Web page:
12 Remember now thy Creator in the days of thy youth, while the evil days come not, nor the years draw nigh, when thou shalt say, I have no pleasure in them;

While the sun, or the light, or the moon, or the stars, be not darkened, nor the clouds return after the rain:

In the day when the keepers of the house shall tremble, and the strong men shall bow themselves, and the grinders cease because they are few, and those that look out of the windows be darkened,

And the doors shall be shut in the streets, when the sound of the grinding is low, and he shall rise up at the voice of the bird, and all the daughters of musick shall be brought low;

Also when they shall be afraid of that which is high, and fears shall be in the way, and the almond tree shall flourish, and the grasshopper shall be a burden, and desire shall fail: because man goeth to his long home, and the mourners go about the streets:

Or ever the silver cord be loosed, or the golden bowl be broken, or the pitcher be broken at the fountain, or the wheel broken at the cistern.

Then shall the dust return to the earth as it was: and the spirit shall return unto God who gave it.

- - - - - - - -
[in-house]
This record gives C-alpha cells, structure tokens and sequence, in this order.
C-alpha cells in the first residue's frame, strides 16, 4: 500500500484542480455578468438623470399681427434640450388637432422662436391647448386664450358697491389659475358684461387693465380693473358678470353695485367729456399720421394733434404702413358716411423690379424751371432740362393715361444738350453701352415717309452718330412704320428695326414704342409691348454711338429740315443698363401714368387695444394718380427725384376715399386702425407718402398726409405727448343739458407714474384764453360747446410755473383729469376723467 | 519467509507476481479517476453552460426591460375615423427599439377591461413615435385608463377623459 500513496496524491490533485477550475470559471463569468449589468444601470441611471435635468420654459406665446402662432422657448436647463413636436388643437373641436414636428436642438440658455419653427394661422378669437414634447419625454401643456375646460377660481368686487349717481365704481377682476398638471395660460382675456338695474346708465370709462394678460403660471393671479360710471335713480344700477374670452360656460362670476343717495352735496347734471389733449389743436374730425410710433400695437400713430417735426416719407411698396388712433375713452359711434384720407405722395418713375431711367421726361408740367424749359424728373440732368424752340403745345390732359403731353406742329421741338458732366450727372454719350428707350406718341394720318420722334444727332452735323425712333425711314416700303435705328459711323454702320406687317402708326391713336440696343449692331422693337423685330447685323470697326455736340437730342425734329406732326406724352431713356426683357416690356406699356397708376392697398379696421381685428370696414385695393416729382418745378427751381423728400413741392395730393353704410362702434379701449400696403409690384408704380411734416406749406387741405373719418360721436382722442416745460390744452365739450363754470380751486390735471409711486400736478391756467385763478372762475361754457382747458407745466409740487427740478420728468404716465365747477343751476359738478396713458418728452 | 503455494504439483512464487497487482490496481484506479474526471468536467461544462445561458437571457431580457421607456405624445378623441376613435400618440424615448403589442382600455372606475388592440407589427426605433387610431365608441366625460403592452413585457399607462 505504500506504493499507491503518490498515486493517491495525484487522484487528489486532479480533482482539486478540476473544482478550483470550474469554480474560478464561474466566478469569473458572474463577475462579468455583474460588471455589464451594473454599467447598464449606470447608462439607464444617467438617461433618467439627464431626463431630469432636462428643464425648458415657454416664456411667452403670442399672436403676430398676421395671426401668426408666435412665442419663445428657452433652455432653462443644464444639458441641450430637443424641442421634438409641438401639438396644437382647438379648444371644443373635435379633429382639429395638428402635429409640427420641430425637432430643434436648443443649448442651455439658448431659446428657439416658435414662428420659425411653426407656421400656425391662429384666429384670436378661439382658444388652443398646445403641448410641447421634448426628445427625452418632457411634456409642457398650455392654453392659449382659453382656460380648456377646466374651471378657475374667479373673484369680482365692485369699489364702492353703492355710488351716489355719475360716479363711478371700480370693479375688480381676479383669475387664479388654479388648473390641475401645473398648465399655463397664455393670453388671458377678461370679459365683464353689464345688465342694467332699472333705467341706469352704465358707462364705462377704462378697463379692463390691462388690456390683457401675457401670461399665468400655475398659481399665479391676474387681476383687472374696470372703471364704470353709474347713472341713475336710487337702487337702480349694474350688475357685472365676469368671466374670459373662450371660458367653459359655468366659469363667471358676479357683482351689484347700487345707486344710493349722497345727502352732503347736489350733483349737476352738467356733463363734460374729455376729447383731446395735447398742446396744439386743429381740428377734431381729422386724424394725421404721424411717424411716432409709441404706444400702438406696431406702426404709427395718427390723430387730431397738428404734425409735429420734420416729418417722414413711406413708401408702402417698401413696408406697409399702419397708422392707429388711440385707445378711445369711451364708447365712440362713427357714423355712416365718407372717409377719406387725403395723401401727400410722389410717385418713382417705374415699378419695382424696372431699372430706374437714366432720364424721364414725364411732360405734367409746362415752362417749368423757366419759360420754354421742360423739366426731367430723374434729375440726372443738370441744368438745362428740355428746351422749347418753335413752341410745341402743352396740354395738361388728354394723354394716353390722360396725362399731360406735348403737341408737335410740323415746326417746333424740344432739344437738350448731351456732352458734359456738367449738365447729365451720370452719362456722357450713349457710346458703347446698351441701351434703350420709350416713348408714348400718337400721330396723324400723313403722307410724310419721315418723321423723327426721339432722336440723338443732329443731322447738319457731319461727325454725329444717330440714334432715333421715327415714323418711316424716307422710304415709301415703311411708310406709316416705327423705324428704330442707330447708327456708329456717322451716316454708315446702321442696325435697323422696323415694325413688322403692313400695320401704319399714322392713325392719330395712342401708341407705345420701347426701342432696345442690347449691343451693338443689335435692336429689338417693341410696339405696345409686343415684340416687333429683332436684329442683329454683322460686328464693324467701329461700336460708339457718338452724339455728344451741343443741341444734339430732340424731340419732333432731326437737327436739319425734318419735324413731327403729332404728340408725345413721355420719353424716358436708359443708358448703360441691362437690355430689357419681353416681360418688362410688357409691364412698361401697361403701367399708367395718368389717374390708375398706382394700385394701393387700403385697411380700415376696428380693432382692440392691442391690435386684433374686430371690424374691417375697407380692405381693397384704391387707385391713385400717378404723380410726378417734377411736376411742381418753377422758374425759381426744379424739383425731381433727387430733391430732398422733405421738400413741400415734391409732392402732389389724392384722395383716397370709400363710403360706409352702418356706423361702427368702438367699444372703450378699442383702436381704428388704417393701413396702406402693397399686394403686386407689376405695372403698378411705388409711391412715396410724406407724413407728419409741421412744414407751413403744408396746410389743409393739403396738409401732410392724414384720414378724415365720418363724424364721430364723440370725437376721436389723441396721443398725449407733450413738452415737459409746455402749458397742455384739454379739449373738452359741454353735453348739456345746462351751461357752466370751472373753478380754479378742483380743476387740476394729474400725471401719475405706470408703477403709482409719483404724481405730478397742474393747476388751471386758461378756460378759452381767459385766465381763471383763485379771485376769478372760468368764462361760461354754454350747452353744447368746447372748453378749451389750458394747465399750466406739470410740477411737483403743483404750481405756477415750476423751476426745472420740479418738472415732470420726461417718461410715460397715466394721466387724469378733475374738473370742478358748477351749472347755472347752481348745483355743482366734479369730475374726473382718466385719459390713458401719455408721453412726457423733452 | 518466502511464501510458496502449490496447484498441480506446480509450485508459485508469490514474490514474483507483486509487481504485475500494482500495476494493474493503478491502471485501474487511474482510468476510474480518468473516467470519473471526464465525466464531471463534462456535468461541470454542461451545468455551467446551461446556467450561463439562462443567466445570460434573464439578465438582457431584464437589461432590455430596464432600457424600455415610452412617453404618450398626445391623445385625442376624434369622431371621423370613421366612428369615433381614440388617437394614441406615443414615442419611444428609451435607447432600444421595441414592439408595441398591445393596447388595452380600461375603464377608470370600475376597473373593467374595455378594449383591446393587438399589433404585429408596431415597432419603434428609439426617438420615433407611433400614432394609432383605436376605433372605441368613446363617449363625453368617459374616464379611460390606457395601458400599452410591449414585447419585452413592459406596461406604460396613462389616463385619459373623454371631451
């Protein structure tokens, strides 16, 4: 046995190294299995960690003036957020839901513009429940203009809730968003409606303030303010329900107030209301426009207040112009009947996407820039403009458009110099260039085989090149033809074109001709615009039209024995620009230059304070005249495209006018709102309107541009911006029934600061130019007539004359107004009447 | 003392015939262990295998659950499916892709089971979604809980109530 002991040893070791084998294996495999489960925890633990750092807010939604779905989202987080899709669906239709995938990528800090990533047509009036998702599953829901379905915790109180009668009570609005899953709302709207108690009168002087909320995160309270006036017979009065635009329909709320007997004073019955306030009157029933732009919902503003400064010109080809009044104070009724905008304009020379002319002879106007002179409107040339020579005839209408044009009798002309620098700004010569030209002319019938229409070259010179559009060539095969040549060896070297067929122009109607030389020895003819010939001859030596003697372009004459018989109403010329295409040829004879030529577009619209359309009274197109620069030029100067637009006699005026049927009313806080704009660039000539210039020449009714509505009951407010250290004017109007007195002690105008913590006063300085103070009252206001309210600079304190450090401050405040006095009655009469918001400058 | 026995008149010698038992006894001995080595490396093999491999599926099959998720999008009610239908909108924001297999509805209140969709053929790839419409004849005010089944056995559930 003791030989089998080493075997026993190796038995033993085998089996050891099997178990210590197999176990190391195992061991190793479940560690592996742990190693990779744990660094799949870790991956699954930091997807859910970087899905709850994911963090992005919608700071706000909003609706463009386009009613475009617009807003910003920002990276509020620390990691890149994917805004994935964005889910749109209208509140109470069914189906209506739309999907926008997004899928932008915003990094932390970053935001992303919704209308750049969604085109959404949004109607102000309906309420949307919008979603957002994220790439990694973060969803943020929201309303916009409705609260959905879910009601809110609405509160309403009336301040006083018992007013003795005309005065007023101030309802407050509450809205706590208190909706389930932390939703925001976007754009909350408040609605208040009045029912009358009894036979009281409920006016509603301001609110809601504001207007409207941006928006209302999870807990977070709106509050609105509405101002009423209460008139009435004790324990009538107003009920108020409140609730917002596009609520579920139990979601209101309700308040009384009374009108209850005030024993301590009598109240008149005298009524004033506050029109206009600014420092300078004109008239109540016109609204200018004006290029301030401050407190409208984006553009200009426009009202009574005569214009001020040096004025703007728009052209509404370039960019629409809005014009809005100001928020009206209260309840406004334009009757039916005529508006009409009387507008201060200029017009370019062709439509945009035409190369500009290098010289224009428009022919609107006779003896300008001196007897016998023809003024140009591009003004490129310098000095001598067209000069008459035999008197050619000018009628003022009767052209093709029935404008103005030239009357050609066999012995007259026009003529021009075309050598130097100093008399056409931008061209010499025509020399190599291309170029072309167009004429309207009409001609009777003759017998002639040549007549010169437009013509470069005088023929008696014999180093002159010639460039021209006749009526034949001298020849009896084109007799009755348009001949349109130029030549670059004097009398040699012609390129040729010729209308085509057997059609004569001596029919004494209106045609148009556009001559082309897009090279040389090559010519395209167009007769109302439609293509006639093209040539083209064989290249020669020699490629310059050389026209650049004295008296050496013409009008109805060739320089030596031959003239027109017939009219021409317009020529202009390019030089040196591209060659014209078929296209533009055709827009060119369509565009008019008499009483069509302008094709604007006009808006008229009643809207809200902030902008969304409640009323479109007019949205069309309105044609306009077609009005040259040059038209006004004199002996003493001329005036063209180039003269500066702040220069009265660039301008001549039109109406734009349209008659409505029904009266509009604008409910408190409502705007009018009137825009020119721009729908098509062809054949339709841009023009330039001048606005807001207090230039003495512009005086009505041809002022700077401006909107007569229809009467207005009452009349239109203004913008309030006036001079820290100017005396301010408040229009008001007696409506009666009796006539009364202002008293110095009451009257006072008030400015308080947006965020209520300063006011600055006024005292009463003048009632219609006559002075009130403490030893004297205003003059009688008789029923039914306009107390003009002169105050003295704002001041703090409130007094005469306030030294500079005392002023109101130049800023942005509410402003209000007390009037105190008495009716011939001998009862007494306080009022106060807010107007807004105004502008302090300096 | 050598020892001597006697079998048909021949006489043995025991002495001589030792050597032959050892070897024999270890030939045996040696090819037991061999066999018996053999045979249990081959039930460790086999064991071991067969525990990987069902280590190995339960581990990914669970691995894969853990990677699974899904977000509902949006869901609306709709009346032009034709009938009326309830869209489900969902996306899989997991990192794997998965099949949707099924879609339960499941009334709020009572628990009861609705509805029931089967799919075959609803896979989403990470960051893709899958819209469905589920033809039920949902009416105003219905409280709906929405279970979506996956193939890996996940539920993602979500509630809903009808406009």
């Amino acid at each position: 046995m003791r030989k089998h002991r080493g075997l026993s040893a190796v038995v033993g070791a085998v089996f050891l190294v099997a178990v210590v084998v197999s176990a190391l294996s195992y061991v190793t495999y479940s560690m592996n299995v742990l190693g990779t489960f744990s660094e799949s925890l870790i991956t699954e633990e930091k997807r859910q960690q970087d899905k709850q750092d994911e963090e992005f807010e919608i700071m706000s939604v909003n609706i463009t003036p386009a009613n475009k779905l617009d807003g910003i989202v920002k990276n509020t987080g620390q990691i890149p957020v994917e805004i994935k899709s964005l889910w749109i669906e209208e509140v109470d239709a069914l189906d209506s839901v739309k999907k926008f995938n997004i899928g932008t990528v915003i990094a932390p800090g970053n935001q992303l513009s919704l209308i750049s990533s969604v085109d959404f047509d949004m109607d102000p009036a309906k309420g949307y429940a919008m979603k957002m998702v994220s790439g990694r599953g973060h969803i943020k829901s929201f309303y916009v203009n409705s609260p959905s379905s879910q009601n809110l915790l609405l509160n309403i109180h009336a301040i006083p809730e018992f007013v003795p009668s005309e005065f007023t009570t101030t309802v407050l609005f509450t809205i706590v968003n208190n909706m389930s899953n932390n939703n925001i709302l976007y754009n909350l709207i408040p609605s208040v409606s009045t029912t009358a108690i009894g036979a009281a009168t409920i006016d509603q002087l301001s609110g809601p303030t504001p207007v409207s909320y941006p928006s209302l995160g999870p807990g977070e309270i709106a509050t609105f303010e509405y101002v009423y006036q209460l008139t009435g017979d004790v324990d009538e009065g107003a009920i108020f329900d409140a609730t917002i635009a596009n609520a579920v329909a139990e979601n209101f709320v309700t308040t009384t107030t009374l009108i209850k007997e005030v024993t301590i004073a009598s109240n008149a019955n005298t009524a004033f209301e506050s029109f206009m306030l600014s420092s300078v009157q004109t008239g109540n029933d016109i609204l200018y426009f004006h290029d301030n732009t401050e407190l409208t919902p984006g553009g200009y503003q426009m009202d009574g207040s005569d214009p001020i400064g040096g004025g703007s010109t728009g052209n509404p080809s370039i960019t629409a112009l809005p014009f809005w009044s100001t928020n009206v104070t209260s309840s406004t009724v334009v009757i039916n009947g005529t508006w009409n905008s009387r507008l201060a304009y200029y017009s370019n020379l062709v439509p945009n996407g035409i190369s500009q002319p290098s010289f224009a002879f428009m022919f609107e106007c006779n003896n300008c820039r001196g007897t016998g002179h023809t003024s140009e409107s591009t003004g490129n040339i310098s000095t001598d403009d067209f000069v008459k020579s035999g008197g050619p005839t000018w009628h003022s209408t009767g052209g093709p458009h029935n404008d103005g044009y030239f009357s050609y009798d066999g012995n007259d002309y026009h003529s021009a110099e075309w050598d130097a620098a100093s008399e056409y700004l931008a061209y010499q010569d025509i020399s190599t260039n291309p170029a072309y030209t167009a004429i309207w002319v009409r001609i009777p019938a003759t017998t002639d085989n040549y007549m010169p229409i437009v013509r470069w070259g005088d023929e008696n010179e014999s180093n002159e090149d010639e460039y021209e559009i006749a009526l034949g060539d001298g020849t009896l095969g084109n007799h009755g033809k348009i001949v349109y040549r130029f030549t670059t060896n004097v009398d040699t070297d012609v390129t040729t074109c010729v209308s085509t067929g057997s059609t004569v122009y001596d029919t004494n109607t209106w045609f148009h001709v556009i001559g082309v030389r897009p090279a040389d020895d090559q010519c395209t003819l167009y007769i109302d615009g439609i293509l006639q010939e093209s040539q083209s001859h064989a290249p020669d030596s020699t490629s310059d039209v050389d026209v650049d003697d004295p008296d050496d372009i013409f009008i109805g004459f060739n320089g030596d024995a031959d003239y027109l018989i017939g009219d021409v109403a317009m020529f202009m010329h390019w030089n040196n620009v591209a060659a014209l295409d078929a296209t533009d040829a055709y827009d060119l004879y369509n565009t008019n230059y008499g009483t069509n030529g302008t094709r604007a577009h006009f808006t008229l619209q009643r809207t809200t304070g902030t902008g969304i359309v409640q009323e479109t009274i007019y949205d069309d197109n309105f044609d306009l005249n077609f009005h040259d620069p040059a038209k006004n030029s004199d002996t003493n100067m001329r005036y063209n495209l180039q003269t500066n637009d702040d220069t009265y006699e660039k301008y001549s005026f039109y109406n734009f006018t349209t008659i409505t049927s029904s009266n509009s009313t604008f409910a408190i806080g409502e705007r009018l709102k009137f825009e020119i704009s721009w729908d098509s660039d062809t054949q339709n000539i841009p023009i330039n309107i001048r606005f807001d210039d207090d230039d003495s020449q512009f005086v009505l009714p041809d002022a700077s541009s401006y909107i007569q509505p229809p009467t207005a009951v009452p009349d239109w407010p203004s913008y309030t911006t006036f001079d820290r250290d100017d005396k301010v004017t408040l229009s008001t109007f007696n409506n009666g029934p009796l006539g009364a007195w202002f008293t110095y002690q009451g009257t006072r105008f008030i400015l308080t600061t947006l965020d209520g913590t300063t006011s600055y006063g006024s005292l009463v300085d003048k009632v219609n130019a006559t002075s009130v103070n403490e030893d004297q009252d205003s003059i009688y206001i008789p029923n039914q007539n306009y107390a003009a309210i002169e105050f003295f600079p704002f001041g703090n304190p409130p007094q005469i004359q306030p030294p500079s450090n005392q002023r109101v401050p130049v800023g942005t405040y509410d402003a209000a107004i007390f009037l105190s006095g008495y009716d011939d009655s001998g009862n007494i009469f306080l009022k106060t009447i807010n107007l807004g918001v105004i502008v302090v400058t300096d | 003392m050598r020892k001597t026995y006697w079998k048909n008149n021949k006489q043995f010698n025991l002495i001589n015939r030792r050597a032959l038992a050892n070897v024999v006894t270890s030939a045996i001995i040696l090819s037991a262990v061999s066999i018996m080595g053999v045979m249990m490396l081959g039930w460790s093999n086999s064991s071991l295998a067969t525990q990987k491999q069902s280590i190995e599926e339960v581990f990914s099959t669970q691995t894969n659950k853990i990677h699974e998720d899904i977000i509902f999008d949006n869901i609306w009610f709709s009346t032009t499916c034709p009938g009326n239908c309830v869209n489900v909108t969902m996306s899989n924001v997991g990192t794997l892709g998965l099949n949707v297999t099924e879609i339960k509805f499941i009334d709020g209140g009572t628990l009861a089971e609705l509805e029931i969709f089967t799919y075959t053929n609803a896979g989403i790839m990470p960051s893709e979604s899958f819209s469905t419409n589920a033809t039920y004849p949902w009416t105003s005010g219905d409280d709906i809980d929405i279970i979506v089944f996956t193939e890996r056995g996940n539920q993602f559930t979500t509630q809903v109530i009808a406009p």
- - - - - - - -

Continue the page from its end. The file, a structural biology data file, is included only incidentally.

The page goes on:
Interestingly the gentleman to whom I spoke this morning initiated his own communication to me by stating he had in effect enjoyed two unequivocally successful lifetimes, one until about age thirty while he was single living in Montréal, the other after his marriage.  He is now at least 80 years old. He and his wife, like we, have “downsized” to an apartment in this building. Meanwhile I understand the management of their erstwhile horse farm on nearby Golden Line has been undertaken by a daughter.

The succinct observation by the gentleman (generously in reply to my colourless question “What’s the news?”) manifestly gripped me.  Since months ago when I first encountered the chap – he was pushing his rollator about the basement garage as I similarly pedalled by tricycle – I was convinced of his profundity and candid magnanimity.  Our correspondence today has only heightened my commendation of him. We were both quick to share the unbridled conviction that neither of us presently has any intention of meaninglessly prolonging our time. It is true that in the face of the reality we may be less inclined in our confrontation.  But frankly I rather doubt it. My estimate is that, as readily as we both acknowledge the serendipity of life, we both also confess its less than provident constraints.